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"IF one turns to the authors of the last age for the character of this Lord, one meets with nothing but encomiums on his wit and good-nature. He was the finest gentleman in the voluptuous court of Charles the Second, and in the gloomy one of King William. He had as much wit as his firit mafter, or his cotemporaries, Buckingham and Rochefter; without the royal want of feeling, the Duke's want of principles, or the Earl's want of thought. The latter faid, with aftonishment, " That he did not know how it was, but Lord Dorfet might do any thing, and yet was never to blame!" It was not that he was free from the failings of humanity, but he had the tenderness of it too, which made every body excuse whom every body loved; for even the afperity of his verses seems to have been forgiven to

"The best-good man, with the worst-natured mufe."

"This line is not more familiar than Lord Dorset's own poems to all who have a taste for the genteelest beauties of natural and easy verfe, or than his Lordship's own bon-mots, of which I cannot help repeating one of fingular humour: Lord Craven was a proverb for officious whispers to men in power. On Lord Dorset's promotion, King Charles having feen Lord Craven pay his usual tribute to him, asked the former what the latter had been saying? The Earl replied gravely," Sir, my Lord Craven did me the honour to whifper, but I did not think it good manners to liften." When he was dying, Congreve, who had been to visit him, being asked how he had left him, replied, "Faith, he flabbers more wit than other people have in their best health."

"His Lordship and Waller are faid to have affifted Mrs. Catherine Philips in her tranflation of Corneille's Pompey."

Royal and Noble Authors, vol. ii. p. 95.




'HO' Artemifia talks, by fits,


Of councils, claffics, fathers, wits;
Reads Malbranche, Boyle, and Locke:
Yet in fome things methinks fhe fails,
'Twere well if she would pare her nails,
And wear a cleaner fmock.

Haughty and huge as High-Dutch bride,
Such naftiness, and fo much pride,
Are oddly join'd by fate:

On her large fquab you find her spread,
Like a fat corpfe upon a bed,

That lies and stinks in state.

She wears no colours (fign of grace)

On any part except her face;

All white and black befide:




Dauntless her look, her gesture proud,

Her voice theatrically loud,

And masculine her stride.


So have I seen, in black and white

A prating thing, a Magpye hight,
Majestically stalk;

A ftately, worthless animal,
That plies the tongue, and wags
All flutter, pride, and talk.

the tail,


LET the curious reader compare Fenton's Imitation of Dorset's manner with this of Pope:


"Olivia's lewd, but looks devout,
And Scripture-proofs the throws about,
When firft you try to win her;

But pull your fob of guineas out,
Fee Jenny firft, and never doubt
To find the faint a finner.


Baxter by day is her delight,

No chocolate must come in fight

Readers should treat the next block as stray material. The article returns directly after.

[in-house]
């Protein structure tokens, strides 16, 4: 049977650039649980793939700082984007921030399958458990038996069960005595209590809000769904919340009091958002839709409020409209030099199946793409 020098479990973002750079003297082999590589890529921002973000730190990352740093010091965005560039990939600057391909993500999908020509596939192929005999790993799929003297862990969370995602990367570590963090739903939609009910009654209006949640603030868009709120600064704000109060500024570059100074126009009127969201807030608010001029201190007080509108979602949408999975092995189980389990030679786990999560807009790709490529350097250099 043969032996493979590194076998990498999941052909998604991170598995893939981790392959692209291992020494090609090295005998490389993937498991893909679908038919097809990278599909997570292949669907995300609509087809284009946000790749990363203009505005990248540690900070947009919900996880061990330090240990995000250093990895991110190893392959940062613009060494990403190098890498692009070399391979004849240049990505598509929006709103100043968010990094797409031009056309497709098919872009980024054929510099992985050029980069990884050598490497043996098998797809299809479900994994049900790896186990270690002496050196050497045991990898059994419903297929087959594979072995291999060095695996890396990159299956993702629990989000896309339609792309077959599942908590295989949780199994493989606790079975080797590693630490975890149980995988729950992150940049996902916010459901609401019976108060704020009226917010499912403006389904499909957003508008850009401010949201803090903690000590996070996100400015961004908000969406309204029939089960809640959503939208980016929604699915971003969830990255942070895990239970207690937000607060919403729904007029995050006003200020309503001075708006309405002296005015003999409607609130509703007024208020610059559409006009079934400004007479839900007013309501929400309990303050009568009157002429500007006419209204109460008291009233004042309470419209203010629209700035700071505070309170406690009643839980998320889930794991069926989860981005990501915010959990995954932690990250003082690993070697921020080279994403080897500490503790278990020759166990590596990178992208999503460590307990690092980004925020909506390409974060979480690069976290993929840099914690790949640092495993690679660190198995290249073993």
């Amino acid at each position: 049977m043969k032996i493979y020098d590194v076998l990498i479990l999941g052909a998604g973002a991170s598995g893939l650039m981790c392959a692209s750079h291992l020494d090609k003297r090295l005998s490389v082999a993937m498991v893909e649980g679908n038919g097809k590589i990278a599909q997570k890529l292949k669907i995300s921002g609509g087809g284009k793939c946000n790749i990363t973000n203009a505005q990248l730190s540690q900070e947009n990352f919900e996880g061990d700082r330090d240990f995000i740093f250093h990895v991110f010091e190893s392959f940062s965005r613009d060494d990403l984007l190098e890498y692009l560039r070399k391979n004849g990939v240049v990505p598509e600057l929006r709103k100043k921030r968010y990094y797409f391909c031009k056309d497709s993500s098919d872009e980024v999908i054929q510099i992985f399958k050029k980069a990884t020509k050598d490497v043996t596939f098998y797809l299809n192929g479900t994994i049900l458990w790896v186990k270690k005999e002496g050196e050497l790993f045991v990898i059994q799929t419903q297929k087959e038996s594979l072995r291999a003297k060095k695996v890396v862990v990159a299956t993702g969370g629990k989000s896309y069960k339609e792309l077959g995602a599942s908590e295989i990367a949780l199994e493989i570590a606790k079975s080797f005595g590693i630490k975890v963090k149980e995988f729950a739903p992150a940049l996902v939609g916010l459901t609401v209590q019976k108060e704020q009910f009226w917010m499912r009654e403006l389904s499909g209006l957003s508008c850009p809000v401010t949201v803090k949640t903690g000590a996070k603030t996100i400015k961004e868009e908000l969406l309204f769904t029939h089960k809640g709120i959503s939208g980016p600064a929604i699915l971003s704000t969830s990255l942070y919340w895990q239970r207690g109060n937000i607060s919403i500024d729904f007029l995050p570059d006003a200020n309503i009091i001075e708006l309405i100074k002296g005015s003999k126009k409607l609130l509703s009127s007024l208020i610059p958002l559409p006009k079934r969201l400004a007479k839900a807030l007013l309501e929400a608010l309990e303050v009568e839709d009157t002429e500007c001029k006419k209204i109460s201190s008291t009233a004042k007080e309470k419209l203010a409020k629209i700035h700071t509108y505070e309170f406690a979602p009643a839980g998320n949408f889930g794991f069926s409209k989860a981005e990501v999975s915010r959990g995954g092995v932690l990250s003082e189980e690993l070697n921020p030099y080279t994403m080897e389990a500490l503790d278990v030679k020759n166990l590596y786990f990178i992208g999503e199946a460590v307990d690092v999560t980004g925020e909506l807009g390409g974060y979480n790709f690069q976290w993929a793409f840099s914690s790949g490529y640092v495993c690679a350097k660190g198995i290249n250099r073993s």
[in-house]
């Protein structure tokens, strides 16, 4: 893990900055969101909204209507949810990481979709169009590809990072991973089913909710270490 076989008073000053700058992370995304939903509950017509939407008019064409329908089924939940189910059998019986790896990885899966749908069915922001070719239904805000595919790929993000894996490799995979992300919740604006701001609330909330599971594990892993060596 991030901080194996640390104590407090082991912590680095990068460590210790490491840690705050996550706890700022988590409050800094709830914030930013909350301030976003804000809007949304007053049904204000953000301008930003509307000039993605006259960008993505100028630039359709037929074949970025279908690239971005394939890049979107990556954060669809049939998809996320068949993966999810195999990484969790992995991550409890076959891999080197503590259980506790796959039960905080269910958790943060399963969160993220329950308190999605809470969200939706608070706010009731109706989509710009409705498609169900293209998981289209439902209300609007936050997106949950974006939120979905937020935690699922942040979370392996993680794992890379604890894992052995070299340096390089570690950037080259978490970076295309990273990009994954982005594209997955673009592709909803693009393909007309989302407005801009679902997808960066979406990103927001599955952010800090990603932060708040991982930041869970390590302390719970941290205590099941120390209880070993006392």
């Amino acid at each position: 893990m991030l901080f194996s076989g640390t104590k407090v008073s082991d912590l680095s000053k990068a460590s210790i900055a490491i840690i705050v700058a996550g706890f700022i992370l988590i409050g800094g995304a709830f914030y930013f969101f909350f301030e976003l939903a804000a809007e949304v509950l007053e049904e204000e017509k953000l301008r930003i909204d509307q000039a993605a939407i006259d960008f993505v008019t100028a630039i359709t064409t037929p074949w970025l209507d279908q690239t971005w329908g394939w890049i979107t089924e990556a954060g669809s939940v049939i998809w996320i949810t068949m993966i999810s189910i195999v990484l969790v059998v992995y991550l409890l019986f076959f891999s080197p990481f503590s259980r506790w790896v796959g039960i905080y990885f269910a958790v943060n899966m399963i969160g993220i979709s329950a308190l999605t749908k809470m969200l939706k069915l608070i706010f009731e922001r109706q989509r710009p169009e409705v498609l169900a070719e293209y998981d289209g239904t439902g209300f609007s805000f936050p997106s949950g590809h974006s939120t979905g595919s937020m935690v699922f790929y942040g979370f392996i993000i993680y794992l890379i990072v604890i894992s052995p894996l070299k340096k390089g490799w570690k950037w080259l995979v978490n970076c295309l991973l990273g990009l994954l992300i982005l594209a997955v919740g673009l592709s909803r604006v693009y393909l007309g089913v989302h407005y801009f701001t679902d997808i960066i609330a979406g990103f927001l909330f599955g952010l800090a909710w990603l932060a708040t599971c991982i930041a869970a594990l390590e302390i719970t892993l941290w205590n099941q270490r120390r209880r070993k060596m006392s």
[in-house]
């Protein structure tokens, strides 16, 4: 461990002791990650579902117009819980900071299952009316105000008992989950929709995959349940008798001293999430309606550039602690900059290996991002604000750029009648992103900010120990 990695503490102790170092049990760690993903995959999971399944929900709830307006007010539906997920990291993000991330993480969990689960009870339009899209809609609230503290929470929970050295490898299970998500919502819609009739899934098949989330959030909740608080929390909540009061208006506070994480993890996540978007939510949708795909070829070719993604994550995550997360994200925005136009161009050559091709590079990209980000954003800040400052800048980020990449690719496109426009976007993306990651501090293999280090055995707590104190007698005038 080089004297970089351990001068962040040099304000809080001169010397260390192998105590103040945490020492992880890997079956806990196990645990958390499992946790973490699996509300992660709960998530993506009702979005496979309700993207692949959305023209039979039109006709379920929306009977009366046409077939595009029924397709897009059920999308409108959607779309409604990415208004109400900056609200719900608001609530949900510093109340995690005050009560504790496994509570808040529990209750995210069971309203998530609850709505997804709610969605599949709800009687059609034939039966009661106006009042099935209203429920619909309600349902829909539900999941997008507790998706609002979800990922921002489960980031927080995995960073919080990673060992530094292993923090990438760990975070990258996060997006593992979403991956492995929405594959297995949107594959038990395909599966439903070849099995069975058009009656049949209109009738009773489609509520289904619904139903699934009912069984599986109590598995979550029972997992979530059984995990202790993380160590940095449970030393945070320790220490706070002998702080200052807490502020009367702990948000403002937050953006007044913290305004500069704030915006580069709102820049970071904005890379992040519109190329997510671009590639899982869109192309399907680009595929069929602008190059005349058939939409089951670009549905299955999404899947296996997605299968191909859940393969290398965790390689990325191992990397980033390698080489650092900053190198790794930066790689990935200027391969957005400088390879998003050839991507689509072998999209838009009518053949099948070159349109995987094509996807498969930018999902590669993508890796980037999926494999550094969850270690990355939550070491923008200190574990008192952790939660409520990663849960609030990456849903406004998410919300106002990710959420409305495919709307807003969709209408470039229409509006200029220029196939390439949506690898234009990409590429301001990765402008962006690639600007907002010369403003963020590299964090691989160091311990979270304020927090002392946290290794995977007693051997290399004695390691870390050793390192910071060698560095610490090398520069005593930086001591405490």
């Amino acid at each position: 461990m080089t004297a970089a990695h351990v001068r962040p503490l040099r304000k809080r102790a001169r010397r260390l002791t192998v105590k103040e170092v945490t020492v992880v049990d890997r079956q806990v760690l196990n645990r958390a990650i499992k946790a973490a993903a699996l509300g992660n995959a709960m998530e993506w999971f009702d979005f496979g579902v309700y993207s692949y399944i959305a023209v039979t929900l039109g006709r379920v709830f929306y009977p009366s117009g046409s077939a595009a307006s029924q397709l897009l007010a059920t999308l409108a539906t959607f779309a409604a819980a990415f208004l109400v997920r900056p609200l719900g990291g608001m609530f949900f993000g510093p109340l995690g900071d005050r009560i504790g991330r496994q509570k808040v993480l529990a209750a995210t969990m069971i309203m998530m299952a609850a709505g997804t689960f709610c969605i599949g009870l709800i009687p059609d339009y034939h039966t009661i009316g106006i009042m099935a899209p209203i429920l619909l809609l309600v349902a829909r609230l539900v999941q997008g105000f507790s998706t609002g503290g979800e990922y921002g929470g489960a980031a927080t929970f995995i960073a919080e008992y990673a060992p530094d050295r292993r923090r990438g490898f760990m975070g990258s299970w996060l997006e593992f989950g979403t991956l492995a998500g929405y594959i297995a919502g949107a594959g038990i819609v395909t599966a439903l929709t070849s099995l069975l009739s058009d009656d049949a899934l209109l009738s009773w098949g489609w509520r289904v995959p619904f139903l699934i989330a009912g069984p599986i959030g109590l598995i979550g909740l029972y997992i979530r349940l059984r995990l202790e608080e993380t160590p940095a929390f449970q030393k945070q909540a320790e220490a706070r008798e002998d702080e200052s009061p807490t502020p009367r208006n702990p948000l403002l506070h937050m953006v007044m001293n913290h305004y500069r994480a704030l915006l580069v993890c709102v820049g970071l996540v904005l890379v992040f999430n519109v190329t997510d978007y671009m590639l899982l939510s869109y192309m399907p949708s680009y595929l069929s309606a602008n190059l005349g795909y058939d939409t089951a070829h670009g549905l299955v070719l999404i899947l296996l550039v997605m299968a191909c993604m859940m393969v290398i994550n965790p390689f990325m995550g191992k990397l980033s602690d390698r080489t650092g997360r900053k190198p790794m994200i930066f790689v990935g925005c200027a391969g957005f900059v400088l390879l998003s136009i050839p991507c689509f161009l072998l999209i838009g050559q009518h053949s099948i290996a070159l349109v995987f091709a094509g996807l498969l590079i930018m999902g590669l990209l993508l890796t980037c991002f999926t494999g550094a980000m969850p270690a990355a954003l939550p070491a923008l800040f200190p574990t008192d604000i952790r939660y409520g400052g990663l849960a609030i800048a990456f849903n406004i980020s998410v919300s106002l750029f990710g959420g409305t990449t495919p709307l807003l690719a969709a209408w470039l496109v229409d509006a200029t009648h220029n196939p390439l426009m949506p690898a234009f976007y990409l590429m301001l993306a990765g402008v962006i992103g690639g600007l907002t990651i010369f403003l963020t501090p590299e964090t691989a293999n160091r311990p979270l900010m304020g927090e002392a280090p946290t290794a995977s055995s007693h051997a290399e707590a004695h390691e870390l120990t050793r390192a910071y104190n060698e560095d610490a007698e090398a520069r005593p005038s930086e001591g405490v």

Before two morning chapters;

But left the spleen should fpoil her quite,
She takes a civil friend at night

To raise her holy raptures.


Thus oft' we fee a glow-worm gay,
At large his fiery tail display,
Encourag'd by the dark;

And yet the fullen thing all day
Snug in the lonely thicket lay,

And hid the native fpark."



PHRYNE had talents for mankind,
Open fhe was, and unconfin'd,

Like fome free port of trade:
Merchants unloaded here their freight,
And Agents from each foreign ftate,
Here firft their entry made.

Her learning and good-breeding fuch,
Whether th' Italian or the Dutch,

Spaniards or French came to her:

To all obliging she'd appear:
'Twas Si Signior, 'twas Yaw Mynheer,
"Twas S'il vous plaift, Monfieur.

Obfcure by birth, renown'd by crimes,
Still changing names, religions, climes,

At length fhe turns a bride:
In di'monds, pearls, and rich brocades,
She shines the firft of batter'd jades,
And flutters in her pride.

So have I known thofe Infects fair
(Which curious Germans hold fo rare)

Still vary fhapes and dyes;

Still gain new titles with new forms;

First grubs obscene, then wriggling worms,
Then painted butterflies.







THE point of the likeness in this imitation confifts in defcrib ing the objects as they really exift in life, like Hogarth's paintings, without heightening or enlarging them, by any imaginary circumftances. In this way of writing Swift excelled; witness his Defcription of a Morning in the City, of a City Shower, of the House of Baucis and Philemon, and the Verfes on his own Death. In this alfo confiits the chief beauty of Gay's Trivia; a fubject Swift defired him to write upon, and for which he furnished him with many hints. The character of Swift has been fcrutinized in fo many late writings, particularly by Hawkfworth and Sheridan, that it is fuperfluous to enter upon it. Voltaire affirms, "That the famous Tale of a Tub is an imitation of the old ftory of the three invisible rings, which a father bequeathed to his three children. These three rings were the Jewish, Chriftian, and Mahometan religions. It is, moreover, an imitation of the hiftory of Mero and Enegu, by Fontenelle. Mero was the anagram of Rome, and Enegu of Geneva. These two fifters claimed the fucceffion to the throne of their fathers. Mero reigned firft. Fontenelle represents her as a forceress, who could convey away bread, and perform acts of conjuration with dead bodies. This is precifely the Lord Peter of Swift, who prefents a piece of bread to his two brothers, and fays to them, This, my good friends, is excellent Burgundy; thefe partridges have an admirable flavour!' The fame Lord Peter, in Swift, performs throughout the very part that Mero plays in Fontenelle. Thus all is imitation. The idea of the Perfian Letters is taken from the Turkish Spy. Boiardo has imitated Pulci, Ariofto has imitated Boiardo. The geniufes, apparently moft original, borrow from each other.

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